They just switched out the menu and it went from selling hot cocoa to whiskey on the rocks!

is_it_soy , WayTru Report

Anna Banana
Community Member
1 month ago

Well why would you have a business which only operates for half a day, when you could be open from morning-ish until late at night? And as a patron I appreciate not having to wonder which nice place is open when - I just go and see what they are serving at this hour.

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#19

“America vs. Europe”: 30 Things That Are Common In Europe That Americans Find Very Weird I wouldn't say this was a "WTF" moment so much as just a bit funny and embarrassing on my part.

I was visiting a friend in the Netherlands. I had just gotten back from a year abroad in Asia, so I was not accustomed to anyone being able to speak English.

I went to purchase a train ticket in.... Amsterdam, I think, though it may have been Utrecht. At any rate, I approached the counter and asked, "Excuse me, do you speak English?"

The bemused counter clerk laughed and said, "Of course. Do you?"

I turned beet red. It's very silly looking back on it.

Also, same trip, but in Brussels, I asked a local store clerk where to find a particular bar I was searching for. She gave remarkably detailed directions, and listed off many other recommendations for places. I was a little bit surprised at the level of detail, and I guess she noticed that because she laughed and said, "I like to drink. A LOT."

Isaac_Masterpiece , snapsbyfox Report

Vera1
Community Member
1 month ago

It’s not silly at all to ask a Dutch person if they speak English. In fact, it’s greatly appreciated! Although, brownie points if you can ask that in Dutch 😉

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#20

“America vs. Europe”: 30 Things That Are Common In Europe That Americans Find Very Weird In America we work ourselves to the bones.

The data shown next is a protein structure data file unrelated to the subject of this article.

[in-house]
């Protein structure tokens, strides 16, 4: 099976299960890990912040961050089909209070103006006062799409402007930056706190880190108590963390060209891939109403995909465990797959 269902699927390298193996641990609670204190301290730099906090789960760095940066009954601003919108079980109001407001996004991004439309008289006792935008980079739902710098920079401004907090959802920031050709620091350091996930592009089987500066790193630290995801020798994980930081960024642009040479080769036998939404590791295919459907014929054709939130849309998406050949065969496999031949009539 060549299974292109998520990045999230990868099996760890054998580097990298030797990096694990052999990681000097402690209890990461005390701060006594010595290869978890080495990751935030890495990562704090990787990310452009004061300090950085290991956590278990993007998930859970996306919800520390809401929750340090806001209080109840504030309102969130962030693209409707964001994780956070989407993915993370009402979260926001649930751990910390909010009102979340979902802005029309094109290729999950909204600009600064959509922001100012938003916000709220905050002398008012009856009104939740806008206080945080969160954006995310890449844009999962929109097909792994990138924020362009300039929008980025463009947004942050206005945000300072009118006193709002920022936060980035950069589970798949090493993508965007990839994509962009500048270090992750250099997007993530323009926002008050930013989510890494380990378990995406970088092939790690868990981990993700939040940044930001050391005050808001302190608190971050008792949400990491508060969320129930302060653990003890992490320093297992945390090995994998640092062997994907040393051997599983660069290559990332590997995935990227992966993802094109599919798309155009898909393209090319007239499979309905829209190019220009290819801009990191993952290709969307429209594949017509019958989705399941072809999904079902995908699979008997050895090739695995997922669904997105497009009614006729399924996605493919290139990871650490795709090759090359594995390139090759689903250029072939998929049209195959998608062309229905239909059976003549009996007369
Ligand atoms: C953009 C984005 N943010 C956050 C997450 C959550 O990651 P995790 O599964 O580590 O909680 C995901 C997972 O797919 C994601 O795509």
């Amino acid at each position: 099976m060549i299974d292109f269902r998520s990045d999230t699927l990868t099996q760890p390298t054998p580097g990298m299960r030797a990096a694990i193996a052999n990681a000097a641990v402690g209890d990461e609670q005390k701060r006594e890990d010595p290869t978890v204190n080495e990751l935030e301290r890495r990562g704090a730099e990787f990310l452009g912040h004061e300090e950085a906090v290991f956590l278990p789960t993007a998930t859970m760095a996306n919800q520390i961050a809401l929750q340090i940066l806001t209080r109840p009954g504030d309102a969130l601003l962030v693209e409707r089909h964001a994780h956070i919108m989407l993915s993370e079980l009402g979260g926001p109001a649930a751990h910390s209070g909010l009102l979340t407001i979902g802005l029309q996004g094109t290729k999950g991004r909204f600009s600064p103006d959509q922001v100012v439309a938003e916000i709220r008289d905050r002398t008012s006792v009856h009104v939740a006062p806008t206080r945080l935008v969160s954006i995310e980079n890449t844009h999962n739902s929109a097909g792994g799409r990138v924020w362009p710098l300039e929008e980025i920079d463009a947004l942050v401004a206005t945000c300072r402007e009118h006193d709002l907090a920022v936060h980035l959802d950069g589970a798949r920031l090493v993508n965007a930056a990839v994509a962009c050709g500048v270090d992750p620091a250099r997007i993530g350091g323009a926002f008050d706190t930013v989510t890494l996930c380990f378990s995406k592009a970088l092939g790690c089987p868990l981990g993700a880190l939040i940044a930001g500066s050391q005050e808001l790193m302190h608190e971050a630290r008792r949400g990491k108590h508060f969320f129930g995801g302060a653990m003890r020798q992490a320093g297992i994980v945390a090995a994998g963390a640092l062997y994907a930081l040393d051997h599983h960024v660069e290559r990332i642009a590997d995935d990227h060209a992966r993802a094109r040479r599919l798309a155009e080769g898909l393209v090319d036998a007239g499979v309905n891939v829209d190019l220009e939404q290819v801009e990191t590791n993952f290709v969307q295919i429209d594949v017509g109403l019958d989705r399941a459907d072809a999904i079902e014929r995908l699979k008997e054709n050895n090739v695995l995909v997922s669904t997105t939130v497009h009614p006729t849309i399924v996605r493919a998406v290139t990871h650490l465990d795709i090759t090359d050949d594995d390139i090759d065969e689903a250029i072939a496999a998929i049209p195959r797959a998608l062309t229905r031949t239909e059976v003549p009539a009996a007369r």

Hell, the fact I’m now working what’s called a “straight 8” shift is boggling to me.

But as back as I can remember, working 8-12 hour shifts with a 30 minute lunch is pretty much the norm.

So when my current boss was sent to France for a couple of weeks and the fact that in an 8 hour day, you got 90 minutes for lunch and a 20 minute break for cigarettes and coffee he couldn’t comprehend it.

That and wine while at lunch for work was mind blowing to him.

Cananbaum , Lala Azizli Report

K. Lange
Community Member
1 month ago

30 minute breaks are mandated by law in Germany, when you work 6 hours or more. Thst is also the usual break time. 1.5 or 2 hour breaks normally are used in businesses which close during lunch time

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#21

“America vs. Europe”: 30 Things That Are Common In Europe That Americans Find Very Weird Seeing women walk into the men's room when the ladies' is full (Paris).

shleppenwolf , jcmarin Report

Luna
Community Member
1 month ago

When you gotta go, you gotta go.

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#22

“America vs. Europe”: 30 Things That Are Common In Europe That Americans Find Very Weird Paris is FILTHY. The architecture was gorgeous, the food was excellent, but the smell of cigarettes and urine is everywhere. I felt like I needed a shower every time I left the hotel.

Amsterdam on the other hand is the cleanest and most well organized city I've ever been to.

BoxofLazers , Redd Report

Peter Thielen
Community Member
1 month ago

Amsterdam and Paris don't really compare, Paris is easily 10x the size...

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#23

“America vs. Europe”: 30 Things That Are Common In Europe That Americans Find Very Weird Constantly having to remember to carry around change to use the bathroom in Germany.

courtneylakebmx , SmartSign Report

Anna Banana
Community Member
1 month ago

That's a good point. I don't mind terribly that we have to pay for them, but they should all accept cards at this point, not just a bunch of select few at a train station.

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See Also on Bored Panda
#24